Have you ever walked into a room and forgotten why you are there? Have you ever started to say something to someone and then forgotten what you wanted to say? Usually, we recover from these “memory lapses” and after a few moments, our intended task or thought comes back to us. This experience is not usually related to a memory slip. Instead, it’s most likely related to inattention or distraction. We often feel that we are forgetful in our everyday lives because we are distracted by the many things going on in our environment. We live in a bustling world with lots of demands and activity, not to mention our thoughts are always going going going! This means that our attention is being fragmented in many ways during our daily activities. Dividing your attention, or multi-tasking, makes it harder to be productive in each moment and can decrease the quality of each experience.
To increase your ability to pay attention and to remember what you are doing in each moment, it is important to focus on the present. Pay attention on purpose! Draw your attention to what you are doing in that moment and focus on one thing at a time. When you leave one room to get something from another room, say to yourself “I am going to get my book” or “I am going to look at the calendar.” Try not to distract yourself by making a pit-stop to do something else along the way. Be mindful and “in the moment” during each task as you complete it, rather than thinking of the next thing that you need to do, who you need to call, where you need to go and when. These thoughts create distraction and detract from your ability to focus and remember what you are working on in the present moment.
This simple mindfulness practice can help increase your mental clarity during your daily life and help you to be more efficient, productive, and feel calm in each activity that you do!
|Posted on October 3, 2013 at 12:30 AM|
We all want excellent brain health, right?! In many ways, the brain is like a muscle and the term “use it or lose it” very much applies to optimizing brain health, especially as we age. The following wellness suggestions are intended to stimulate cognitive health and help individuals be their best selves in everyday life.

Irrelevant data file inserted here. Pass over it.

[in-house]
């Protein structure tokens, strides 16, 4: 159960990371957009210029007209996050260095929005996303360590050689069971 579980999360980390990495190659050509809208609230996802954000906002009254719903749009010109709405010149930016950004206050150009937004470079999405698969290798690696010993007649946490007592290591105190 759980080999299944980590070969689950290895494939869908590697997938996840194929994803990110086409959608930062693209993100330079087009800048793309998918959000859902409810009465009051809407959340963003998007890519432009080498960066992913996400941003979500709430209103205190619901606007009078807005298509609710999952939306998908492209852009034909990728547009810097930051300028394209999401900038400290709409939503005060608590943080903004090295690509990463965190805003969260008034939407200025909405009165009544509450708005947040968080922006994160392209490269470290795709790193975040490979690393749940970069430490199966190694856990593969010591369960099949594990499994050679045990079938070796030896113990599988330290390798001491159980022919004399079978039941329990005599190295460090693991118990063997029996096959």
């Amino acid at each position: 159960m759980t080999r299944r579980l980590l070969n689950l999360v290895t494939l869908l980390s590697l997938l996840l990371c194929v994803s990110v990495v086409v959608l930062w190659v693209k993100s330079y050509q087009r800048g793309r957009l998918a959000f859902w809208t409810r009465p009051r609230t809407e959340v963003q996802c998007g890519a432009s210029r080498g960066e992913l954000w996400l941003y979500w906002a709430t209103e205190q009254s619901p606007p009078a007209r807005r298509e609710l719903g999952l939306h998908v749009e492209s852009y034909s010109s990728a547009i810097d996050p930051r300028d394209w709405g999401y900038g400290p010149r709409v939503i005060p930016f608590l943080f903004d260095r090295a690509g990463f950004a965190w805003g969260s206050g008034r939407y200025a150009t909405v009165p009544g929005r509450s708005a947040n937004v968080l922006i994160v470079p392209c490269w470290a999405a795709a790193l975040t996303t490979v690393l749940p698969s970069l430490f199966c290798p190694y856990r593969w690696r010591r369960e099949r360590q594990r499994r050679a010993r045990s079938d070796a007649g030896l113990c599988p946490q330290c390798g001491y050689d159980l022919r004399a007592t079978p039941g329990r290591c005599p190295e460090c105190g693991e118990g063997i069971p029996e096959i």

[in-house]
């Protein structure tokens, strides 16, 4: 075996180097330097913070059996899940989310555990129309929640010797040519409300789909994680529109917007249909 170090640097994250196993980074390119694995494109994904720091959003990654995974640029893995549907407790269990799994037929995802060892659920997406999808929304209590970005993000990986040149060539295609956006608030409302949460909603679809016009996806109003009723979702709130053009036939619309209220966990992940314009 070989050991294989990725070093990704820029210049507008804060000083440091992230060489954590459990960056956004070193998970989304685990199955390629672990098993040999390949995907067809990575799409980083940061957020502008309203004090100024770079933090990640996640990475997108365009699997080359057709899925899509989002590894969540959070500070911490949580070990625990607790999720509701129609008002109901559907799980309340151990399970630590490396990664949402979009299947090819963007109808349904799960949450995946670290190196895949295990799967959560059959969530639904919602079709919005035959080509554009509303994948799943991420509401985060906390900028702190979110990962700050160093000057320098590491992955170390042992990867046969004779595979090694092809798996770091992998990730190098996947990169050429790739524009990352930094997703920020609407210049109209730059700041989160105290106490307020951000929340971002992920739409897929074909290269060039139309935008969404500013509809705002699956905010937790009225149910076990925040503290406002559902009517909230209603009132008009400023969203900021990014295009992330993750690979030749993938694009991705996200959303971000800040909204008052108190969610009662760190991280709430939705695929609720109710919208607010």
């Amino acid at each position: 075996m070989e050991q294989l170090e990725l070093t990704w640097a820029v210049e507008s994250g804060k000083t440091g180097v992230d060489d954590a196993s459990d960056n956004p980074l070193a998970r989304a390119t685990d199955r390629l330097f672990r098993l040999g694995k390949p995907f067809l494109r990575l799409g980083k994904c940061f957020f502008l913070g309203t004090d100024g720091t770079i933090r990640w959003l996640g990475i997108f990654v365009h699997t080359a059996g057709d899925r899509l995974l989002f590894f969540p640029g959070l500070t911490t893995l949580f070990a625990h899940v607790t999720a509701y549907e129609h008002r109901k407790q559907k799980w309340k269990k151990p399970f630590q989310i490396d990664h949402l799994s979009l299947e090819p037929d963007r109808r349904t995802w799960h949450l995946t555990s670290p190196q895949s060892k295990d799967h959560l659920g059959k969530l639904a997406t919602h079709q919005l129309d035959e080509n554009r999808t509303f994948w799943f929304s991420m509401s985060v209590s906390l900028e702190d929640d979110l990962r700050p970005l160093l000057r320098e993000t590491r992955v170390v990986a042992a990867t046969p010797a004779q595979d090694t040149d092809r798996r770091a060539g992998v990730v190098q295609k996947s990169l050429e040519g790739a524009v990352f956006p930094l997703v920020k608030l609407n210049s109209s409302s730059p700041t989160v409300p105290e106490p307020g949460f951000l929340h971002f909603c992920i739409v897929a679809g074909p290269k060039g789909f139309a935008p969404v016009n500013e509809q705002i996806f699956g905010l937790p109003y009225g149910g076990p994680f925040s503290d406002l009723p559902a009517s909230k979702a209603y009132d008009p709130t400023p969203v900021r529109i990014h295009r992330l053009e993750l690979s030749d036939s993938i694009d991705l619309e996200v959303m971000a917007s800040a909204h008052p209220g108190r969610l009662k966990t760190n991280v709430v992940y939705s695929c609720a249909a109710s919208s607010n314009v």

Live a Healthy Life. What’s good for your heart is good for your brain! If quality of life is high then people are feeling better and functioning better, so, it’s important to work on having a healthy and positive lifestyle.
Research has shown that regular aerobic exercise can assist with maintaining cognitive health and preventing decline with age. Check with your doctor about appropriate physical activity that takes into account an individual’s medical history. There are many enjoyable low impact activities including yoga, tai chi, walking groups, etc. than can be found in your local community.
Nutrition and Diet
Talk to your doctor about diet and nutrition options that are best for you. Generally, a Mediterranean diet consisting of fruits, vegetables, fish and whole grains, and limiting unhealthy fats has been associated with lowering risk for diseases such as high cholesterol, high blood pressure, obesity and diabetes than that increase the risk for cognitive decline with age.
Get your Zzzzzz
Sleep well! Getting a good night of sleep each night is important for clear cognitive functioning during the day. Establish a regular sleep schedule and avoid “dozing” during the day. Increasing daytime activity can help promote better sleep during the night.
Meaningful Mentally Stimulating Activity
Meaningful activities are things that an individual enjoys that make their heart sing, puts them in “the zone”, and helps them feel great! This can include things like “brain games”. While there is no strong evidence that crossword puzzles or Sudoku are scientifically beneficial, if a person likes them, then they should do them! Try something new, or revisit an old hobby. If you feel challenged by finding meaningful activities, then consult with a clinician such as a psychologist, social worker, physician, or just talk to friends or family to get ideas. Some suggestions include:
- participating in the creative arts such as a dance movement group or dance class, a painting class, or singing in a chorus
- joining a gardening club or group at a local garden
- reading or joining a book club
- attending learning groups or programs at local museums or community centers
Meaningful social relationships and social support has been shown in some studies to enhance neural functioning. This may include things like scheduling weekly lunch dates with friends or family and attending activity groups in the community. Regular social activity is recommended!
Keep mood up and minimize stress. There are many negative impacts of stress on the brain, mood, and cognition. Spirituality and a sense of feeling grounded and connected to something important can also help maintain a sense of wellness. Talk to your doctor about professional support for emotions and coping with stress.